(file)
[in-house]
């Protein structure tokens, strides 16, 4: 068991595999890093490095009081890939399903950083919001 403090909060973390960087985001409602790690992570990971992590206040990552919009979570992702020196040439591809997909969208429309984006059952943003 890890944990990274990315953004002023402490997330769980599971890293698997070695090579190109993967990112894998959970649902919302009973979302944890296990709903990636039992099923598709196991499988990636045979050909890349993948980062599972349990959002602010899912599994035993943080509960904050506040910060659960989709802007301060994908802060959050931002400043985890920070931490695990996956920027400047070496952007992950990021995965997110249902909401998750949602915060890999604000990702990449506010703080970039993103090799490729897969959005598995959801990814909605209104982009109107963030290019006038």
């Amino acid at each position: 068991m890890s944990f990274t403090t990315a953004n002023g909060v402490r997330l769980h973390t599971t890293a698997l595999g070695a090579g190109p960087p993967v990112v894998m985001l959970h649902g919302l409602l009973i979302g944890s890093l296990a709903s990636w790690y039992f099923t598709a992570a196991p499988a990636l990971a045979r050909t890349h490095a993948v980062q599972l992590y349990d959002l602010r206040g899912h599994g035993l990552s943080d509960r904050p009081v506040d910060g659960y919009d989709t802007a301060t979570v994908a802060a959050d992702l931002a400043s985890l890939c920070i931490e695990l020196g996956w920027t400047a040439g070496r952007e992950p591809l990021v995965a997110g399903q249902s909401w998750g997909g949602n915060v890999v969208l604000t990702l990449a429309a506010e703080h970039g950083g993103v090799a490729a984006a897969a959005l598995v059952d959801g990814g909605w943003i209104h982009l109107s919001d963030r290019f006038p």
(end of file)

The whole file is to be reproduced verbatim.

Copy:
[in-house]
């Protein structure tokens, strides 16, 4: 068991595999890093490095009081890939399903950083919001 403090909060973390960087985001409602790690992570990971992590206040990552919009979570992702020196040439591809997909969208429309984006059952943003 890890944990990274990315953004002023402490997330769980599971890293698997070695090579190109993967990112894998959970649902919302009973979302944890296990709903990636039992099923598709196991499988990636045979050909890349993948980062599972349990959002602010899912599994035993943080509960904050506040910060659960989709802007301060994908802060959050931002400043985890920070931490695990996956920027400047070496952007992950990021995965997110249902909401998750949602915060890999604000990702990449506010703080970039993103090799490729897969959005598995959801990814909605209104982009109107963030290019006038």
């Amino acid at each position: 068991m890890s944990f990274t403090t990315a953004n002023g909060v402490r997330l769980h973390t599971t890293a698997l595999g070695a090579g190109p960087p993967v990112v894998m985001l959970h649902g919302l409602l009973i979302g944890s890093l296990a709903s990636w790690y039992f099923t598709a992570a196991p499988a990636l990971a045979r050909t890349h490095a993948v980062q599972l992590y349990d959002l602010r206040g899912h599994g035993l990552s943080d509960r904050p009081v506040d910060g659960y919009d989709t802007a301060t979570v994908a802060a959050d992702l931002a400043s985890l890939c920070i931490e695990l020196g996956w920027t400047a040439g070496r952007e992950p591809l990021v995965a997110g399903q249902s909401w998750g997909g949602n915060v890999v969208l604000t990702l990449a429309a506010e703080h970039g950083g993103v090799a490729a984006a897969a959005l598995v059952d959801g990814g909605w943003i209104h982009l109107s919001d963030r290019f006038p």